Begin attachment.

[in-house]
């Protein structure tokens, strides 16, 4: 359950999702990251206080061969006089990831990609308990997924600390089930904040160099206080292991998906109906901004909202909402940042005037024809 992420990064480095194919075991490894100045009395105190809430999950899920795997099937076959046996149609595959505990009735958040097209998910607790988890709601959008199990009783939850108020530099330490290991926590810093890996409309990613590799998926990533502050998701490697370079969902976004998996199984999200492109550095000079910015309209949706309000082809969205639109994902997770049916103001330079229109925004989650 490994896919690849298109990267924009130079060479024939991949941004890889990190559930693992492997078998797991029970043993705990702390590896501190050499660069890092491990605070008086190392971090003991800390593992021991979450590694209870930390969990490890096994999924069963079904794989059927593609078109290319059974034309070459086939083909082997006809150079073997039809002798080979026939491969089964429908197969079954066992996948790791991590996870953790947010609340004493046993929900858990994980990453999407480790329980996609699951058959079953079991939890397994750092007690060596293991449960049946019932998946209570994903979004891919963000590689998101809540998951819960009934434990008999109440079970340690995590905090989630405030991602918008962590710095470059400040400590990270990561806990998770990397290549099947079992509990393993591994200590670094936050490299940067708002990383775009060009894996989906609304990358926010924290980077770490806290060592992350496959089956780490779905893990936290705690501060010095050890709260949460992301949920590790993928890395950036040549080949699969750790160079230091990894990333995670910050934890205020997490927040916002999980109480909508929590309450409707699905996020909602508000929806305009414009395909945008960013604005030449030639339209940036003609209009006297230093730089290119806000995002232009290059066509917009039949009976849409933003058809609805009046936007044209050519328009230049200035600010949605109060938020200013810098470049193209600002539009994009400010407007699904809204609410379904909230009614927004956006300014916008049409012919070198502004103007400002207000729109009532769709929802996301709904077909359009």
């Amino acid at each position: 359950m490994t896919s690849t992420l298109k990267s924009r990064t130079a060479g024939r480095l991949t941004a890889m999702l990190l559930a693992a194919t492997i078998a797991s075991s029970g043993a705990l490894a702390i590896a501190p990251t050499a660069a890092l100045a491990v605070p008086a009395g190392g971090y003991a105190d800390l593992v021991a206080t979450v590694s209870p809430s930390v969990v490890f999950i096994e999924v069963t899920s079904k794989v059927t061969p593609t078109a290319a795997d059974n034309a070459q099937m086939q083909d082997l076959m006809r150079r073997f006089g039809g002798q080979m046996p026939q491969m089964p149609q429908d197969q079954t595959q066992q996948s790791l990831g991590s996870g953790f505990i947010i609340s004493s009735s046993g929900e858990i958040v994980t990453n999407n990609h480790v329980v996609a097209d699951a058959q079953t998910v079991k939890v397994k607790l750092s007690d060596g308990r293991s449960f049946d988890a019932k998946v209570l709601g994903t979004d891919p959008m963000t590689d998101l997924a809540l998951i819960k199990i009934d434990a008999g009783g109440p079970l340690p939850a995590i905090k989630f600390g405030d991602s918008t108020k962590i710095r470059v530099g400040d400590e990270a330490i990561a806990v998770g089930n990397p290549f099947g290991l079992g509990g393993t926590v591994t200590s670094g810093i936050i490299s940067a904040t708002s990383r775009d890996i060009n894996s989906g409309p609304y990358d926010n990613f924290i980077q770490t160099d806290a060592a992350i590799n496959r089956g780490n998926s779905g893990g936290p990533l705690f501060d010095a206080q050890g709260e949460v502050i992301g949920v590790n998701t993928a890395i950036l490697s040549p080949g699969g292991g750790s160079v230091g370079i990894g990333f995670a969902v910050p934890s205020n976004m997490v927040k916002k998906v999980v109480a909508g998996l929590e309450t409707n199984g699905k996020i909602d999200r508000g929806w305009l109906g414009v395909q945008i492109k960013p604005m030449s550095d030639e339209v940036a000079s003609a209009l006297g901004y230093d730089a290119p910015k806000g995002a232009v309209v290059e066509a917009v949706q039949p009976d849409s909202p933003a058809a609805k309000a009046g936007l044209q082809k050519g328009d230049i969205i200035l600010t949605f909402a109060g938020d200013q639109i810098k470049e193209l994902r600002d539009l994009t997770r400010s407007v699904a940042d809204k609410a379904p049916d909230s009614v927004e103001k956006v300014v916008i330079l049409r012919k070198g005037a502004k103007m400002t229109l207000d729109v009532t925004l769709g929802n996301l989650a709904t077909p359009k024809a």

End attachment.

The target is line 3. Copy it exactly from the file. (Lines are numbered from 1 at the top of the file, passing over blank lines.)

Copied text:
């Amino acid at each position: 359950m490994t896919s690849t992420l298109k990267s924009r990064t130079a060479g024939r480095l991949t941004a890889m999702l990190l559930a693992a194919t492997i078998a797991s075991s029970g043993a705990l490894a702390i590896a501190p990251t050499a660069a890092l100045a491990v605070p008086a009395g190392g971090y003991a105190d800390l593992v021991a206080t979450v590694s209870p809430s930390v969990v490890f999950i096994e999924v069963t899920s079904k794989v059927t061969p593609t078109a290319a795997d059974n034309a070459q099937m086939q083909d082997l076959m006809r150079r073997f006089g039809g002798q080979m046996p026939q491969m089964p149609q429908d197969q079954t595959q066992q996948s790791l990831g991590s996870g953790f505990i947010i609340s004493s009735s046993g929900e858990i958040v994980t990453n999407n990609h480790v329980v996609a097209d699951a058959q079953t998910v079991k939890v397994k607790l750092s007690d060596g308990r293991s449960f049946d988890a019932k998946v209570l709601g994903t979004d891919p959008m963000t590689d998101l997924a809540l998951i819960k199990i009934d434990a008999g009783g109440p079970l340690p939850a995590i905090k989630f600390g405030d991602s918008t108020k962590i710095r470059v530099g400040d400590e990270a330490i990561a806990v998770g089930n990397p290549f099947g290991l079992g509990g393993t926590v591994t200590s670094g810093i936050i490299s940067a904040t708002s990383r775009d890996i060009n894996s989906g409309p609304y990358d926010n990613f924290i980077q770490t160099d806290a060592a992350i590799n496959r089956g780490n998926s779905g893990g936290p990533l705690f501060d010095a206080q050890g709260e949460v502050i992301g949920v590790n998701t993928a890395i950036l490697s040549p080949g699969g292991g750790s160079v230091g370079i990894g990333f995670a969902v910050p934890s205020n976004m997490v927040k916002k998906v999980v109480a909508g998996l929590e309450t409707n199984g699905k996020i909602d999200r508000g929806w305009l109906g414009v395909q945008i492109k960013p604005m030449s550095d030639e339209v940036a000079s003609a209009l006297g901004y230093d730089a290119p910015k806000g995002a232009v309209v290059e066509a917009v949706q039949p009976d849409s909202p933003a058809a609805k309000a009046g936007l044209q082809k050519g328009d230049i969205i200035l600010t949605f909402a109060g938020d200013q639109i810098k470049e193209l994902r600002d539009l994009t997770r400010s407007v699904a940042d809204k609410a379904p049916d909230s009614v927004e103001k956006v300014v916008i330079l049409r012919k070198g005037a502004k103007m400002t229109l207000d729109v009532t925004l769709g929802n996301l989650a709904t077909p359009k024809a």